Get the latest updates as we post them — right on your browser

. Last Updated: 07/27/2016

Solzhenitsyn: The Return Of the Exile

Alexander Isayevich Solzhenitsyn, who almost 20 years ago was forcibly ejected from his homeland, is expected to return to Russia soon.

The "recluse of Vermont" will abandon his verdant New England estate for a dacha in a posh suburb of Moscow. He will live in a compound that once belonged to one of Stalin's henchmen, and is now frequented by high-level government officials.

This a far cry from the days when he camped out at Mstislav Rostropovich's dacha at Peredelkino, landing the renowned conductor and cellist in political hot water for harboring this dangerous enemy of the people.

But the irony of Solzhenitsyn's return will not be limited to his place of residence.

A man who was once a symbol of the struggle against oppression, a focal point for the dissident movement, a source of support for those who fought the communist system, might attract quite a different constituency in post-perestroika Russia than he did in the Soviet Union.

Solzhenitsyn returns from his long exile to a Russia that has espoused many of the qualities that he so detests in the "decadent" West.

He is unlikely to have a viable message for that portion of the population that sees its future tied to the development of a market economy and the strengthening of democratic institutions.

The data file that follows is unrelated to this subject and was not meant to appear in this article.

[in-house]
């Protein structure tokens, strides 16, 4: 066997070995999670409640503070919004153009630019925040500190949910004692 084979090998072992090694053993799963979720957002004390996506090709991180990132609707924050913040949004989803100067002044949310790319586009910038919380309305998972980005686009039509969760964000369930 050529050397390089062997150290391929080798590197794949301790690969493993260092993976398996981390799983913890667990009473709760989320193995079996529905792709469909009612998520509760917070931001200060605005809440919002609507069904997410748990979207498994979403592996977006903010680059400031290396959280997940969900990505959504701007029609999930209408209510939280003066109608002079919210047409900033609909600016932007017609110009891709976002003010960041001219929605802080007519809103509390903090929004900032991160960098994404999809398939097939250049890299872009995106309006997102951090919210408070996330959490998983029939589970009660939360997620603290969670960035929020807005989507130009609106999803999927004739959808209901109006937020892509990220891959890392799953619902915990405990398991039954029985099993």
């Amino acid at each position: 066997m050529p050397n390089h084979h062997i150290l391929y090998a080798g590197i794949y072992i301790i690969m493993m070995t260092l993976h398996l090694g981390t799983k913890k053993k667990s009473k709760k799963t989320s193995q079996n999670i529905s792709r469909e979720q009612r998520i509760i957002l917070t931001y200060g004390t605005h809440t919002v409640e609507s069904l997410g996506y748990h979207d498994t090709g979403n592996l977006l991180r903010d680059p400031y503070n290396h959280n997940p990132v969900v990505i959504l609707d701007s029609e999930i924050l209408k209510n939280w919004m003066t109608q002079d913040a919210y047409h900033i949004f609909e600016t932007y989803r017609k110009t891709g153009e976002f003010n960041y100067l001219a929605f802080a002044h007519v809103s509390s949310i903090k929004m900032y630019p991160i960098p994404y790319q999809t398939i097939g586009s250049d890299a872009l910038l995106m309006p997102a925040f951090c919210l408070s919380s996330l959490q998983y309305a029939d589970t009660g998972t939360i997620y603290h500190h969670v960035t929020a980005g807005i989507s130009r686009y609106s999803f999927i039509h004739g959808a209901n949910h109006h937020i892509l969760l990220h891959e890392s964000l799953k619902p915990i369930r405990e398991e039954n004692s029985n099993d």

He will probably not appeal to the "liberal intelligentsia" - many of whom are too busy arranging business trips and lecture tours to the West to heed Solzhenitsyn's call for spiritual renewal.

Nor is the world of letters about to open its arms to this Nobel laureate, who has written some of the most memorable and haunting works of Russian literature. Authors are now caught in the web of commercialism that has swept society, and are engaged in a bitter struggle for survival.

Solzhenitsyn's message of contempt for the West, of Russia's moral superiority, of the failure of democracy, is more apt to appeal to ultra-nationalist groups, the so-called "red-browns". But the "reds" cannot really ally themselves with the exposure of communist atrocities, and the "browns" will not find in him the fierce ethnic hatred so necessary for their cause.

It is difficult to see what role Solzhenitsyn has to play in the life of post-Soviet Russia.

He will neither understand nor approve the changes he will see in his country. and Russians who have suffered through the trauma and privations of the perestroika period may be excused for not wanting to be chastised by a man who has spent the past 20 years on a comfortable estate in America.